3 (Sept.75 (s. 15. C. Me-O).)]PF.).48 g).H.Me. 127.6 Hz). 1.03.39 (AB. 1. ‘tP{ ‘H} NMR (32. P.).80 MHz. Found: C.85.29.3 (s. ‘P{‘H} NMR (32. PPh. CDCl. 122. H..)..3 (s.H. .82.3 (s.-Me). 5. 5H.Me. (9a) 9a was obtained from 0. 5.: C. C22H33C1F60.47 g). as orange crystals in 82% yield (0.40 (m.134 MHz.5.51%.)(l.4. 6H.H. 134.41.-Me). 92.H.20 Hz).). C. 5. 13C {‘H} NMR (75.15 (t. 53.Cl. 39..CH.)]PF.H. 131.5-Et. 8. >(HH) 6.8 (s.9. P.04 (s. PMe. 48.CH. H. CD.134 MHz.H. (4~) 6c was obtained from 0.: C. 309 K) S ppm: 323. 68.Ph). Ph)Cl(P(OMe). IR (KBr) v cm -I: 1290 (C-O). C6Me.23-4. P. 6H.80 MHz.21%.28 (AB.H.84. CD.60...).8 (s.P2R~ calcd. PF.2 Hz).5.88 (s.7 (d.3.5. CH.. 43.).2. 128.).Me. 132..80 (d..144. 17.5-Me. 49.9 (s. 7.3. C.6 (s. H.Me. 1.Me. 121. 2H. 7.Ph. 51.C.64 (s. 860 (P-F). CDCl.). 9. as orange-yellow crystals in 72% yield (0.). CH.. Me-O)..).H.H.OP.2 Hz). 34.2.Ph)CI(PMeS)(I.). 309 K) S ppm: 7.9. Complex [Ru(=C(OMe)CH. 2...ClF. Anal.51 (d. 129.: C. P. ‘H NMR (300.ClF.).57 g (1 mmol) of complex lb as orange crystals in 70% yield (0. 59.469 MHz. 5.9. H. 9.H. 309 K) S ppm: 8. Ru=C.61.30 (AB. C.‘Pr. 17. 27. 8.Cl. CHMe.3. Ph).. 129.11 (Sept. C{‘H} NMR (75. CH.). PPh. 2J(HH) 12. Ph)Cl(PPh.Et. t3C{ t H} NMR 975.. 68. C.134 MHz.Ph. 2J(HH) 13. 59.94 (s.Me.Me. 109. 15H.62 (s. 89.07. 21.80 MHz.). 4. Ru=C. 3H.17-4.)(C. ?(PH) 11.6 (d. 4. 4.. 56. 111.2. CH.43 g (1 mmol) of complex lc.2 Hz).)]PF. 5. P(OMe).Ph. 3H. CD.2 Hz).08 (tq. 17.HtMez). CH. Ph).26 (q. P(OMe). but after 4 h of reaction.09 (s.1.4.376 Hz). 9. 128. 31P{1H} NMR 932. 2J(PC) 8.H..2. 54.49.98 (s.9. 4. C. 309 K) 6 ppm: 7. PMe. 309 K) 6 ppm: 35.7 (s. 309 K) 6 ppm: 324. 49. *J(PC) 20.35 (m.H. Found: C. 1.).33 (s. CDCl. 309 K) S ppm: 5.OP.49. 1.5-Me& H2)]PF6 (66) 6b was obtained from 0.Me.. 3H. 3. C. PF. 309 K) S ppm: 7.69. 3H.Et.).H.57 g)_ ‘H NMR (300.92 (s. 16.4 Hz). ‘H NMR (300. IR (KBr) v cm-‘: 1280 (C-O). 9H.88.6 (s.33. 9. 23.3.6 Hz).75%. IR (KBr) v cm-‘: 1290 (C-O). Found: C.84.).3 (s.).). ‘J(PC) 36.3 (s.. Found: C.). P.38 g (1 mmol) of complex la.77-3. -144. 2H. Me-O). Complex [Ru(=C(OMe)CH. CH.H. 975 (PMe. 68. 2H. 129. P(OMe).H. Ru=C.). C. ‘J(PC) 35. PF. IR (KBr) v cm-‘: 1290 (C-O). 2H.)Cl(PMe. H. H.).Ph). 2H. C. ..ClF.Ru calcd. (8a) 8a was obtained from 0. PPh. C.). 309 K) S ppm: 323. ‘J(HH) 12.7 Hz).52 (s. -145. 133. C. CH.OP.41 (sept..Cl.469 MHz. SH. Anal. 132.. C.5 (s. 5. C.134 MHz.50 g). 132. 131. 31P{1H} NMR (32. 309 K) 6 ppm: 9..29-3.Ru calcd. 5. but after 20 h of reaction. Me-O).7 (s.56 (s. 44.Cl.51 (s.73 (d.). 4. 39.Me%H.). CH.. 100. 850 (P-F). CD&l. Me-O).).-(CH.6 Hz).469 MHz.80 MHz. H. C.)(I. ‘H NMR (300. C. ?(HH) 6. P.410 g of 3a as orange crystals in 73% yield (0. P. CD.-).45 (s.33.).H. 91. CH. 129.7 (s. 870 (P-F). 309 K) S ppm: 124. P.409 (Sept. 4.H. Hz).74 (s. PMe.H. 7.3.4 Hz). $H.0 (s. CH. PMe.-).1. 5. Me-O). 2H. 6H. 9H. CD2C12.6 (d.6 Hz)..Me.1 (s.Me. 4.49. 1. 6H.15 (d.. 17. 2H. C.22 (s. 108. .14 (s.). Me-O). PMe.).6. Ph-CH. ‘J(PC) 18. 3H.0 (s. 965 (PMe.H. CD&Y.1 (s.(CH.3 (d. CH.36 (s. C. CD&&. J(PC) 26.1 (s.5. 4. Complex [Ru(=C(OMe)CH.: C.2 (s. C. 130. 111. H..2. 3. 17. 9H.). 5H. Me-O).3 (s.66 (s. CHMq). Anal. 860 (P-F). 4. 130. PF. 2J(PH) 10. 6H.Ru &cd.144.C. CH.4.48%. Complex [Ru(=C(OMe)CH.41.). Anal.).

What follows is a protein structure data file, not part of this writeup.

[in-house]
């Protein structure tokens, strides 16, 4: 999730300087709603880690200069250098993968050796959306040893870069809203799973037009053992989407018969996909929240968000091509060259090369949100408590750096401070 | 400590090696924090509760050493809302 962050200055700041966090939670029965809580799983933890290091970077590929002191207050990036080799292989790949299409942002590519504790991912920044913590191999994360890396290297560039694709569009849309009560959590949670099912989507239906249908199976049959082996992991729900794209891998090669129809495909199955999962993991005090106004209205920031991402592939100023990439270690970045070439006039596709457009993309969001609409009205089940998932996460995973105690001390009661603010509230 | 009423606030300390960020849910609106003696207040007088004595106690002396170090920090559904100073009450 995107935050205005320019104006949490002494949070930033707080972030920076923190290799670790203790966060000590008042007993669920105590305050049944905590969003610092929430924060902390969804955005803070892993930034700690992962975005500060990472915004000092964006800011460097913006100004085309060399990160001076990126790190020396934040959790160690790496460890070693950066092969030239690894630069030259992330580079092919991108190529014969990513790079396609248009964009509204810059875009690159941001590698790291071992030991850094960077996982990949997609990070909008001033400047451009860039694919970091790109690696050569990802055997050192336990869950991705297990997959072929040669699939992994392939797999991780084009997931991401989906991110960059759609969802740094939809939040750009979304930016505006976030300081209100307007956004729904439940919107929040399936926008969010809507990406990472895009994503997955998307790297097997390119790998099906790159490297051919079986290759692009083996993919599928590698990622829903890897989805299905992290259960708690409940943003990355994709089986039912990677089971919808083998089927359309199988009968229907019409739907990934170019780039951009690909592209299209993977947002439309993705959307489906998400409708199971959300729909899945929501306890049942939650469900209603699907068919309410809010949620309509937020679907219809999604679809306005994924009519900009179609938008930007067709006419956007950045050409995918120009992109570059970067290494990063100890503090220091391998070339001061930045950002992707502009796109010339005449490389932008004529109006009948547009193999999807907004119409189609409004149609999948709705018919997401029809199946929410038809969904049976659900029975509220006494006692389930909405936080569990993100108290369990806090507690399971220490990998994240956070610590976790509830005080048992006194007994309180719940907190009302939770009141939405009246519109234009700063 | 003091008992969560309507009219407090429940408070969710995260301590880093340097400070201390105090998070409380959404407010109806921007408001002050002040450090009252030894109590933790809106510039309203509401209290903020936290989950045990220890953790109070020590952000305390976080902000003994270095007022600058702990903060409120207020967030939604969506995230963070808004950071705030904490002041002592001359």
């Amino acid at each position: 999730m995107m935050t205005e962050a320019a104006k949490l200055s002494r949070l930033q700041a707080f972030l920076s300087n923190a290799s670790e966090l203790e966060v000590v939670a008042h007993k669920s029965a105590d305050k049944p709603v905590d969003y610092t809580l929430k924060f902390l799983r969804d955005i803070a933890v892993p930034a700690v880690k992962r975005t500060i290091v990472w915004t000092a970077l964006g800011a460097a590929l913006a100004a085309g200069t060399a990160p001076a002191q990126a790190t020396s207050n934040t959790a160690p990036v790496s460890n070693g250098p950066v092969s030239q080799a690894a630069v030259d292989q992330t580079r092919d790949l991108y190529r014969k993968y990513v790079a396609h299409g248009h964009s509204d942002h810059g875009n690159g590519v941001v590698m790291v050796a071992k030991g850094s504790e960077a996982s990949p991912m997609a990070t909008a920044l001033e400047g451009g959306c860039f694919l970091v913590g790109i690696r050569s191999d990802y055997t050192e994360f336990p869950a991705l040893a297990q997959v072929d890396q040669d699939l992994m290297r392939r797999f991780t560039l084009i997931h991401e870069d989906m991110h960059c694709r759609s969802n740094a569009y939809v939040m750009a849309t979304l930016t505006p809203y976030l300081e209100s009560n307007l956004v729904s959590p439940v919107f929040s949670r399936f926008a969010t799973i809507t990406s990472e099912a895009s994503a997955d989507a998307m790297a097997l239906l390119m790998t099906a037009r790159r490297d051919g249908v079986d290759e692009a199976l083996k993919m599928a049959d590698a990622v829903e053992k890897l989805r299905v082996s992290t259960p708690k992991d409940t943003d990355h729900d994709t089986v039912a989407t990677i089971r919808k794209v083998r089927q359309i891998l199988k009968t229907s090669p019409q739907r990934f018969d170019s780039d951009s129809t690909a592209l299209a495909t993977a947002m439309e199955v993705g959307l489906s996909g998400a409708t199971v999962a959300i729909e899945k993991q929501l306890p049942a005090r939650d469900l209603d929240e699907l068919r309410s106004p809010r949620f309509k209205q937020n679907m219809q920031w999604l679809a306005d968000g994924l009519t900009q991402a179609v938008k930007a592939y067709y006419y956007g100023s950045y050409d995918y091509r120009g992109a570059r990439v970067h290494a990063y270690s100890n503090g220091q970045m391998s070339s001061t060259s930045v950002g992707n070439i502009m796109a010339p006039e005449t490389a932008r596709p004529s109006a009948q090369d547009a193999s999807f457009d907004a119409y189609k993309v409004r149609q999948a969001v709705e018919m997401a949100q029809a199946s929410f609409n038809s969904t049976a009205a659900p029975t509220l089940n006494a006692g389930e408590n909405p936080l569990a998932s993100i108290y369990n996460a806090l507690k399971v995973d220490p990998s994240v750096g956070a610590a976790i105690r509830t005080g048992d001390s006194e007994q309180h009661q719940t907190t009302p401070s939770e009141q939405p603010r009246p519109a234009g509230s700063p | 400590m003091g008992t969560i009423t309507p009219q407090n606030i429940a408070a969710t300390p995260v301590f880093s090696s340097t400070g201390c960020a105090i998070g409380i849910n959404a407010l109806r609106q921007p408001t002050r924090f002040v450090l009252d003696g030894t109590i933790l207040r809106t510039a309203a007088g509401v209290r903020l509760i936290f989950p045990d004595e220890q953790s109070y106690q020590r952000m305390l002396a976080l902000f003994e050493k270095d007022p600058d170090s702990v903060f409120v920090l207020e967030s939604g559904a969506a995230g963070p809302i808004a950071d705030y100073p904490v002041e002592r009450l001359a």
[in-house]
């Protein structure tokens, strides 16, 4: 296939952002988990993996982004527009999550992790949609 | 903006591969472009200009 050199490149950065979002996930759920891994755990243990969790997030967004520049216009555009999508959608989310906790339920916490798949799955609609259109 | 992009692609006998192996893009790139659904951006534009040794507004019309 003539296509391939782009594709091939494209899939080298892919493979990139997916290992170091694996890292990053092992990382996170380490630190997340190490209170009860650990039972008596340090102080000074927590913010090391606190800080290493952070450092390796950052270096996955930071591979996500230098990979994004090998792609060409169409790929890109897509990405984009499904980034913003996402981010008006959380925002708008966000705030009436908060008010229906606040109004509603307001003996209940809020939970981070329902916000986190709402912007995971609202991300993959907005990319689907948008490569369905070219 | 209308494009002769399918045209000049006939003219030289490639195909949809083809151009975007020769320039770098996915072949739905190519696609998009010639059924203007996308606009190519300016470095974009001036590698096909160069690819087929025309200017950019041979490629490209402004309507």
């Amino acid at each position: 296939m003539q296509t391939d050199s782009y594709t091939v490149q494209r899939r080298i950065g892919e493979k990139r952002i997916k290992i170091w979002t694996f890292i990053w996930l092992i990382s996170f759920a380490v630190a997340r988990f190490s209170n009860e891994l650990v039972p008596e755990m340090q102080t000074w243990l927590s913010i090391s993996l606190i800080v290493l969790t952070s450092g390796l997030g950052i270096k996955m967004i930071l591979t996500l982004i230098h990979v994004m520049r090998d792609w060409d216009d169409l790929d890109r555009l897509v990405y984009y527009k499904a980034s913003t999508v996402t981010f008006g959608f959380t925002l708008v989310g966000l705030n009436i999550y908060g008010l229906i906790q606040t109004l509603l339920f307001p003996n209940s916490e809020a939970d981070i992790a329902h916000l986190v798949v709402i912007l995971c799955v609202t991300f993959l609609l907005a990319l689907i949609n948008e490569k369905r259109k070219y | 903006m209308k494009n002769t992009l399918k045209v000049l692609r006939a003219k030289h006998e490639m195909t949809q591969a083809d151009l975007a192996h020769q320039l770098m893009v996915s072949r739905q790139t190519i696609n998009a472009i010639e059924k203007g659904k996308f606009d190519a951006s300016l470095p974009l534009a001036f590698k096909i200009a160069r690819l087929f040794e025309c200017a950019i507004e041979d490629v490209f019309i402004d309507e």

H.. -144. MeC&. Bnaneau.10” C-O” C as a dark-yellow powder 0. P. 860 (P-F). Le Bozec for helpful discussions. 94. 5. 3H. 985 (PMe. PF.80 MHz. Angew.)(p-Me-C. 3H.50 Hz).).).91 (t. Adv.).-). Ru=C.3 (s.0 (d.0. 5H. IR (KBr) v cm-‘: 1290 (C-O).30 g (48% yield)... 5H. 21. H. 5.). lH. Chem.85 HZ). 309 K) 6 ppm: 7. ?(HH) 8. 6. Anal. C{‘H} NMR (75.ClF... 3H. H&n.88. PMq. -?(HH) 6. 13C{lH} NM R(75.87. Organomet. 32. 309 K) 6 ppm: 7.10 (d.. *J(PI-I) 10.9. 4. 309 K) 6 ppm: 325.382 g (1 mmol) of complex 5a [12] but at a temperature of . H.H. 3H.64.96 (s.58 (Sept.Ph. Me-O). 22. 850 (P-F).3 Hz). Lecolicr.2 hz). IR (KBr) v cm-‘: 1290 (C-O).‘Pr..90 (m.27 (1986) 6333.&t. 0. 129. 1. P( ‘H} NMR (32.. 17...04 (s.-‘Pr).2. 9H. PMq. Dixncufand S.34-3.).Ru calcd. *J(E) 21. PPh. 17.). C. 54.87 (s. 14.H. 4. (CH.52 (d.. References 1 (a) R Mahe..15. 5. Org.H.).13 (d.c BOZCand P. 39. GH.). 3H. GMe.Y. *J(PH) 11. 22 (1983) 46. 317 (1986) C25. Dixnaf.79 (AB. ?(HH) 7. 2.. >(HH) 6.0 Hz). CH. J.11. 6H.H4’Pr). 309 K) ‘J(PC) 38. 5. CHMe.469 MHz. CDCl. (lla) lla was obtained from 0.).-C=Ru). 33.96 (AB.44 (d. lH. 2H.4 Hz).3.9.1 (s.38 (m. Kletzin. C@e4H2). 10.71.12. S ppm: 12. CH. Organomct. (b) R Mahe.20-4.H. 4. 51. 10. Found: C.20 (d. *J(HH) 12.5 (s. 17. MeC.).0 HZ). *J(HH) 4.80 MHz.P. 15H. 6H. 1..Cl. Anal. CHMq. ‘H NMR (300. CH.). 4 (a) H.5 Hz). H. IR (KBr) v cm-‘: 1290 (C-O). Ru=C.6 (s.377 11. P. 3H. CDCl. 2.68 (m.469 MHz. C. Kletzin. Knaup. 6.75 (s..H. P. Ph).). The instability of this complex did not allow elemental analysis and the recording of 31P or 13C NMR spectra. Complex [Ru(=C(OMe)CW. C. W. 860 (P-F’). 1. 25.HiPr)]PF.: C.20 (s. Ph-CH.15 (AB. CHMe. Found: C.X-4. C. Touchardand P.H. 54.26 (d. 3 H. P.H. to MRT for a doctorate grant to D.0 Hz). Me-(CH.. Organomet. 7.. >(HH) 8. CHMe.. Ed. >(HH) 6.69. Sasaki. (lob) lob was obtained from 0.. (80 MHz.6.10-4.Chem.J.01 (s. 66.8 (s.84 (AB. ‘H NMR CD.‘Pr). 5.36 Hz). Chcm. Acknowledgement We are grateful to Dr. 134. 1. .Chcm. D. C&Me(%).3 (s. PF.). 67. H. CHMe. CH.4 (s. Lccolicr. CD.Chcm. 3(HH) 7.). Ouzzine. 309 K) 6 ppm: 35. 94. 9H. 309 K) S ppm: 330. 1. Werner.7 (s.Ph.H. Ph)Ci(PMe.73 (s. 3I-k MeC.27 (s. MeC.48 g).09 Hz.). (b) H. *J(PC) 20. P. 54 (1989) 1518. Le Bozec. CDCI. Dixneufand S. 1.).Cl.6 (s. 1. H.57 g (1 mmol) of complex 5b [12] as orange crystals in 59% yield (0. PMe.134 MHz. CHMe. (CH@). A.: C. 980 (PMe. Complex [Ru(=C(OMe)CH. 306 (1986) 227.-‘Pr)]PF.22%.. 132.3 (s. CD2Cl.5 (s.7 (s. H. PI%.2.). p-Me-qH. TetrahedronL. 4H. CH. CHMe. 17. 1.5 Hz).. Ph)Cl(PPh.9 Hz).Me..64%. 39.J. 2H. 2 K. 2H. PMe.). and to Johnson Matthey Chemicals Limited for a loan of ruthenium trichloride. 1. Werna and H.D.0 (s.Me. Paul and W. (CH.4 (Sept. L.0 Hz). ht.72. 109.3 (Sept.9 (s. 54. Dixneuf.ClF60P2Ru cakd. 107. 29 (1989) 163.0 HZ).5. Me-O).&). Eng. -144. 133.H.4 (d. ?(HH) 6.80. Me-O). 7.2 HZ). CHMe.-Me. *J(HaHb) 11. 96. 2H. 7. ‘*P{‘H} NMR (32.1. 98.8 HZ). @HH) PI%.. 2. H.Ph).)(p-Me-C.OP.46 (s. 6H.77 (s.

. Chirn... Bennett. Chem. J. Orgrmomet. Smith. 33 (1980) 1471. J. Werner and R..B.W. .C. Adv. Robertson.A. Organometallics.L. K. Commun. 6 MI. Bruce and A. 50 (1972) 3063. Helv. H.. Jr and W. J. 22 (1983) 59..A. Inorg.. Chem. 13 J. Swincer. These Universite de Rennes. Gladfelter. BNIX and A. Dalton Trans.A.M.W. Chem. 11 M. 68 (1985) 1461. Werner.I. Oumine. Zelonka and M. unpublished results. 9 M.5 K. I. J. Chem. 7 R. Tucker. Sot. 12 M.G.G. 19 (1980) 1014. Can. 14 H. J. (1989) 165.A. Matheson. Aust. Chem. Dixneuf. Hoffmann. (1974) 233. Chem. T. Swincer. Sylvestre and R. Baird.H. 174 (1979) C67.A. Chem. K. Grganomet. Le Bozec..A. 10 R. Sot. Bennett and K. 8 J. Smith and P. 3 (1984) 605. G. Acta. Chem. Bullock. Hull. 1988. Chuzine and P..